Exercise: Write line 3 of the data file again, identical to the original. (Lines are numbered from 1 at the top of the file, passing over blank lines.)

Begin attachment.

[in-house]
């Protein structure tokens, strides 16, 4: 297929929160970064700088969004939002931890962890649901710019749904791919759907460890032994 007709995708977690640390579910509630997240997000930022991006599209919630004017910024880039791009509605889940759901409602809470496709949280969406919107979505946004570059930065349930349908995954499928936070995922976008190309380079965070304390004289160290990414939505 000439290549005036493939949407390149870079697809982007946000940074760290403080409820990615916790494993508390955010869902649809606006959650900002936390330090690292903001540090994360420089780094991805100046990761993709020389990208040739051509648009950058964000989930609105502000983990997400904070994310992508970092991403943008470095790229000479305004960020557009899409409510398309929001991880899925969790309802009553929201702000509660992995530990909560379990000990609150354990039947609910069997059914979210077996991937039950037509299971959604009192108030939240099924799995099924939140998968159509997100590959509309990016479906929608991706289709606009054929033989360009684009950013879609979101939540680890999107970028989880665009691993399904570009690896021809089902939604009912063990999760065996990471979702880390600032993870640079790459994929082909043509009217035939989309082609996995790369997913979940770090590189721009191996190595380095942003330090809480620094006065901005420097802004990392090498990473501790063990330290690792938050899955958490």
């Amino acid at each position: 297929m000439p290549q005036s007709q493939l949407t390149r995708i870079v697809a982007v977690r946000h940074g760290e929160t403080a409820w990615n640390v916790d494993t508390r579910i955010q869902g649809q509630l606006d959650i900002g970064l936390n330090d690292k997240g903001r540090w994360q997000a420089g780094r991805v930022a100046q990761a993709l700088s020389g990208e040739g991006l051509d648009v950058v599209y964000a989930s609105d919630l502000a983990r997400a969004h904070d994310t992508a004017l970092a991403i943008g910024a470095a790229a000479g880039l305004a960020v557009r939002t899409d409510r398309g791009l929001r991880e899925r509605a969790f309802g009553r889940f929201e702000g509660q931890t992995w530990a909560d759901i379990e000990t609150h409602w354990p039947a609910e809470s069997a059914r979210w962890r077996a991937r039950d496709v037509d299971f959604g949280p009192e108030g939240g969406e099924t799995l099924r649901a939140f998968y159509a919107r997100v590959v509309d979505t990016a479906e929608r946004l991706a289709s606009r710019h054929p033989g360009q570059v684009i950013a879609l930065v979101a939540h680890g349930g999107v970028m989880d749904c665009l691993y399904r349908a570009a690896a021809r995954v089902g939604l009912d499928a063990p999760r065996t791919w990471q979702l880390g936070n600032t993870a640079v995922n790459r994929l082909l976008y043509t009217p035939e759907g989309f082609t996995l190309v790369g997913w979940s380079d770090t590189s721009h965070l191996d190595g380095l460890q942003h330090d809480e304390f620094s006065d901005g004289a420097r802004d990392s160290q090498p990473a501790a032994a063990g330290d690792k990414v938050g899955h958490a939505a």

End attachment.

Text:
């Amino acid at each position: 297929m000439p290549q005036s007709q493939l949407t390149r995708i870079v697809a982007v977690r946000h940074g760290e929160t403080a409820w990615n640390v916790d494993t508390r579910i955010q869902g649809q509630l606006d959650i900002g970064l936390n330090d690292k997240g903001r540090w994360q997000a420089g780094r991805v930022a100046q990761a993709l700088s020389g990208e040739g991006l051509d648009v950058v599209y964000a989930s609105d919630l502000a983990r997400a969004h904070d994310t992508a004017l970092a991403i943008g910024a470095a790229a000479g880039l305004a960020v557009r939002t899409d409510r398309g791009l929001r991880e899925r509605a969790f309802g009553r889940f929201e702000g509660q931890t992995w530990a909560d759901i379990e000990t609150h409602w354990p039947a609910e809470s069997a059914r979210w962890r077996a991937r039950d496709v037509d299971f959604g949280p009192e108030g939240g969406e099924t799995l099924r649901a939140f998968y159509a919107r997100v590959v509309d979505t990016a479906e929608r946004l991706a289709s606009r710019h054929p033989g360009q570059v684009i950013a879609l930065v979101a939540h680890g349930g999107v970028m989880d749904c665009l691993y399904r349908a570009a690896a021809r995954v089902g939604l009912d499928a063990p999760r065996t791919w990471q979702l880390g936070n600032t993870a640079v995922n790459r994929l082909l976008y043509t009217p035939e759907g989309f082609t996995l190309v790369g997913w979940s380079d770090t590189s721009h965070l191996d190595g380095l460890q942003h330090d809480e304390f620094s006065d901005g004289a420097r802004d990392s160290q090498p990473a501790a032994a063990g330290d690792k990414v938050g899955h958490a939505a």